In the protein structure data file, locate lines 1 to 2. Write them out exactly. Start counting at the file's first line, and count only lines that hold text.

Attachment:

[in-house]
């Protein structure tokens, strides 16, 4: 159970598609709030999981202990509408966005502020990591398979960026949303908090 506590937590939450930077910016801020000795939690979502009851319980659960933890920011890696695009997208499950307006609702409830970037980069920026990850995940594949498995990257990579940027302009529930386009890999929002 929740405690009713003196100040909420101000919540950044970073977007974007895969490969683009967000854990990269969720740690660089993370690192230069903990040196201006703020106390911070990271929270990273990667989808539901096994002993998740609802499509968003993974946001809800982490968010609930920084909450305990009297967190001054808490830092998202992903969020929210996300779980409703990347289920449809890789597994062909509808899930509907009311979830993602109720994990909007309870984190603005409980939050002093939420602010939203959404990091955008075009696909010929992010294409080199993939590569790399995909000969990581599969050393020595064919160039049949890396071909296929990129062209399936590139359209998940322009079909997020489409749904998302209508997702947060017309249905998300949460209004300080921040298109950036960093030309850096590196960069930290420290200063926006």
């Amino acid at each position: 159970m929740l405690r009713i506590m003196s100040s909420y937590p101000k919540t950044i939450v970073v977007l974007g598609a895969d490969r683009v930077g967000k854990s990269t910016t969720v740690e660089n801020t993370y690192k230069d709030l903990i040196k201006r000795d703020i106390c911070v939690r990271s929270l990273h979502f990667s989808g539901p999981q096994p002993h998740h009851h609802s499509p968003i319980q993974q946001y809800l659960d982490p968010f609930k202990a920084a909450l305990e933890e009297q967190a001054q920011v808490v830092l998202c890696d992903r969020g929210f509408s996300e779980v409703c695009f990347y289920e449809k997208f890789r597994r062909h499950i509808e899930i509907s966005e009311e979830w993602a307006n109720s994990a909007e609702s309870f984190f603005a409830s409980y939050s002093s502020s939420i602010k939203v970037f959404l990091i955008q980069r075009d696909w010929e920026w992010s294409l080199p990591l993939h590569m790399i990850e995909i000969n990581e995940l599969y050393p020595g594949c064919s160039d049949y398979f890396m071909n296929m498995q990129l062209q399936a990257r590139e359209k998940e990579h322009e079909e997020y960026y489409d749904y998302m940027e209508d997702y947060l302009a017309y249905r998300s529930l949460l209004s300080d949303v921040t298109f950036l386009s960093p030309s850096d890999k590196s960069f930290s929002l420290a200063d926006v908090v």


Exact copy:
[in-house]
């Protein structure tokens, strides 16, 4: 159970598609709030999981202990509408966005502020990591398979960026949303908090 506590937590939450930077910016801020000795939690979502009851319980659960933890920011890696695009997208499950307006609702409830970037980069920026990850995940594949498995990257990579940027302009529930386009890999929002 929740405690009713003196100040909420101000919540950044970073977007974007895969490969683009967000854990990269969720740690660089993370690192230069903990040196201006703020106390911070990271929270990273990667989808539901096994002993998740609802499509968003993974946001809800982490968010609930920084909450305990009297967190001054808490830092998202992903969020929210996300779980409703990347289920449809890789597994062909509808899930509907009311979830993602109720994990909007309870984190603005409980939050002093939420602010939203959404990091955008075009696909010929992010294409080199993939590569790399995909000969990581599969050393020595064919160039049949890396071909296929990129062209399936590139359209998940322009079909997020489409749904998302209508997702947060017309249905998300949460209004300080921040298109950036960093030309850096590196960069930290420290200063926006």